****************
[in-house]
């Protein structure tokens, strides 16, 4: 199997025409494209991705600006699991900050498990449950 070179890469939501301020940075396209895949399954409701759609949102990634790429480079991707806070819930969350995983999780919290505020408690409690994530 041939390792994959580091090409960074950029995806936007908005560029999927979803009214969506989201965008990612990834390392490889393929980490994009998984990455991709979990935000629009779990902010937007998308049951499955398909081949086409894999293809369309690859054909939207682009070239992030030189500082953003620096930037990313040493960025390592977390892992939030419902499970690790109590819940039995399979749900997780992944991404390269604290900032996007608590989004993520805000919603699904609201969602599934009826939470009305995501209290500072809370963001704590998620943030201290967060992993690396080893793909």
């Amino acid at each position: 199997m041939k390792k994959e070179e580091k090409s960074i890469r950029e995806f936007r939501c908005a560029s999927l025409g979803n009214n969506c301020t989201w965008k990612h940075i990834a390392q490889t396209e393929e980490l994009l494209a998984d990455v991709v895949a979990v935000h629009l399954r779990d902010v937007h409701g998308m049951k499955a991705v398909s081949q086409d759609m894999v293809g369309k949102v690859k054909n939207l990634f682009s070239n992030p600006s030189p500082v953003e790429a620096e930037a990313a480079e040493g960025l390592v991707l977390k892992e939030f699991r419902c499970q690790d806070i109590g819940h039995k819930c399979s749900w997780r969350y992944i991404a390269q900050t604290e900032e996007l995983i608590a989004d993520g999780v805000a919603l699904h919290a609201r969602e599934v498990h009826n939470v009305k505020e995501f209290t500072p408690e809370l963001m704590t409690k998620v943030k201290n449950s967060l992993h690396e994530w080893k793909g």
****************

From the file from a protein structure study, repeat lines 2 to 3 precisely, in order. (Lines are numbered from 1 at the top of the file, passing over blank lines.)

């Protein structure tokens, strides 16, 4: 199997025409494209991705600006699991900050498990449950 070179890469939501301020940075396209895949399954409701759609949102990634790429480079991707806070819930969350995983999780919290505020408690409690994530 041939390792994959580091090409960074950029995806936007908005560029999927979803009214969506989201965008990612990834390392490889393929980490994009998984990455991709979990935000629009779990902010937007998308049951499955398909081949086409894999293809369309690859054909939207682009070239992030030189500082953003620096930037990313040493960025390592977390892992939030419902499970690790109590819940039995399979749900997780992944991404390269604290900032996007608590989004993520805000919603699904609201969602599934009826939470009305995501209290500072809370963001704590998620943030201290967060992993690396080893793909």
């Amino acid at each position: 199997m041939k390792k994959e070179e580091k090409s960074i890469r950029e995806f936007r939501c908005a560029s999927l025409g979803n009214n969506c301020t989201w965008k990612h940075i990834a390392q490889t396209e393929e980490l994009l494209a998984d990455v991709v895949a979990v935000h629009l399954r779990d902010v937007h409701g998308m049951k499955a991705v398909s081949q086409d759609m894999v293809g369309k949102v690859k054909n939207l990634f682009s070239n992030p600006s030189p500082v953003e790429a620096e930037a990313a480079e040493g960025l390592v991707l977390k892992e939030f699991r419902c499970q690790d806070i109590g819940h039995k819930c399979s749900w997780r969350y992944i991404a390269q900050t604290e900032e996007l995983i608590a989004d993520g999780v805000a919603l699904h919290a609201r969602e599934v498990h009826n939470v009305k505020e995501f209290t500072p408690e809370l963001m704590t409690k998620v943030k201290n449950s967060l992993h690396e994530w080893k793909g």